This story is about a young, pretty and bright 23 year old, Veronika, who has a job, a place to stay, a fair number of boyfriends and everything that gives us an impression of being a fairly good life. But, she is not only unhappy but she also decides to end her life. She has two reasons, that sound profoundly remorseful, to substantiate her decisions. One, that her life is a monotonous trail of events which would only grow worse with time and old-age kicking in. Two, that the whole world was perhaps falling apart and that gave her a sense of “complete powerlessness”.

So, Veronika decides to sway into the dreamy arms of death by popping a few sleeping pills; she really seemed to enjoy it. But, her plan fails and she later opens her eyes in a hospital bed, in a mental asylum, where the doctor informs her that her heart was failing her. The doctor tells her that the coma had caused her heart muscles to deteriorate and that she has less than a week to live. The story begins here.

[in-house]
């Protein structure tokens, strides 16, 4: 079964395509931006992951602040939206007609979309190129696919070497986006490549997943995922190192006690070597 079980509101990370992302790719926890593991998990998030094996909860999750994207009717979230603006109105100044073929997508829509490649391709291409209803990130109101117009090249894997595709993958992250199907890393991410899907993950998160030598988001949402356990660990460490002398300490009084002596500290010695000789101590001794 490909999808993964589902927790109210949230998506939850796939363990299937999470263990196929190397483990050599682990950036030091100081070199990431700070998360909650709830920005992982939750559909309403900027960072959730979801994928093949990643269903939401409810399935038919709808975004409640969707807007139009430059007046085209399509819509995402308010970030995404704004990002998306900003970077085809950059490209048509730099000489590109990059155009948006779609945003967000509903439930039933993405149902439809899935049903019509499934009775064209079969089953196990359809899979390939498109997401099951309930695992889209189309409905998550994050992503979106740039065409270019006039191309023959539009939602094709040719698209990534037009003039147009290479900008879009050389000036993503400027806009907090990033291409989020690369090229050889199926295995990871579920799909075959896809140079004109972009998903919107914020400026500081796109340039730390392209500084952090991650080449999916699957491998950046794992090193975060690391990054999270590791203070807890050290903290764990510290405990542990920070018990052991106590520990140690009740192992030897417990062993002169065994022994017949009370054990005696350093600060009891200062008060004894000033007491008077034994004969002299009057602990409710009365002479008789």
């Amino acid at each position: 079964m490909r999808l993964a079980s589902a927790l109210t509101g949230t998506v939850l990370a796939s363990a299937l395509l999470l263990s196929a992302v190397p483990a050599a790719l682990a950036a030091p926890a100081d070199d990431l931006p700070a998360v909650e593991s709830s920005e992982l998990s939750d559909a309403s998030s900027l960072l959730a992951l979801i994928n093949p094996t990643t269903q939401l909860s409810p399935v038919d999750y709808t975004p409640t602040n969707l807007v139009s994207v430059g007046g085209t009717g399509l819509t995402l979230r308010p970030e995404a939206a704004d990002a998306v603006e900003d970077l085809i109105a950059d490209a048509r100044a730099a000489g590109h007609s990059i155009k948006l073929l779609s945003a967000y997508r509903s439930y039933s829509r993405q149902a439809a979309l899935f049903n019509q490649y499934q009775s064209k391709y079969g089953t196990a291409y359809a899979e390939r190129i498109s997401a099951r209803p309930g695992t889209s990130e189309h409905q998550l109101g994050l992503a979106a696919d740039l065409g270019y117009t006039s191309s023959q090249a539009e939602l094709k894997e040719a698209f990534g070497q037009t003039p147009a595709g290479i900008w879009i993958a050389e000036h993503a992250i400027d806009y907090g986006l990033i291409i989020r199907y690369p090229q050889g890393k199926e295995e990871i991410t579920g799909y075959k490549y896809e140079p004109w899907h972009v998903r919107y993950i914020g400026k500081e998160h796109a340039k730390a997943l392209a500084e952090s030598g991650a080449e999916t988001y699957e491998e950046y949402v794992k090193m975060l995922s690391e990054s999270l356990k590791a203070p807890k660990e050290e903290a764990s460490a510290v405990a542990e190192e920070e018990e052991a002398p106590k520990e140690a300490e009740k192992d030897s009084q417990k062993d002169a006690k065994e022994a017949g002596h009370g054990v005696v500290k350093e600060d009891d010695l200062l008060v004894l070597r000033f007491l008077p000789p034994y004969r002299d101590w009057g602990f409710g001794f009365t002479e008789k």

This story here is about Veronika’s life in her week long journey towards death. It’s her time to re-evaluate her decision, even though she knows it to be futile. After all, what good is to come out of wanting to live when you know that all you have is a week more? But life has other plans for her. Not only is she re-evaluating her position and attitude towards life, she also causes the people around her evaluate their lives. Many residents in the asylum had come to accept their lives in the asylum. She inadvertently causes them to rethink the validity of their lives. This books is about that; about finding hope in life in the face of death, about being “mad” to achieving meaning in life, about being courageous to strive for your dreams and about understanding the value of your life.

Death. I seem to be seeing a lot of it in books these days. It used to be an icy cold, chills-down-your-spine, grim and morbid topic for me. But that changed while I started reading Book Thief. What that book is, is tale for another day. But like many have pointed out earlier in their works, death may not always mean the physical cessation of life. It could have several metaphorical meanings. To me here it means to give up- on your life, your dreams or on all the societal influences that surround you.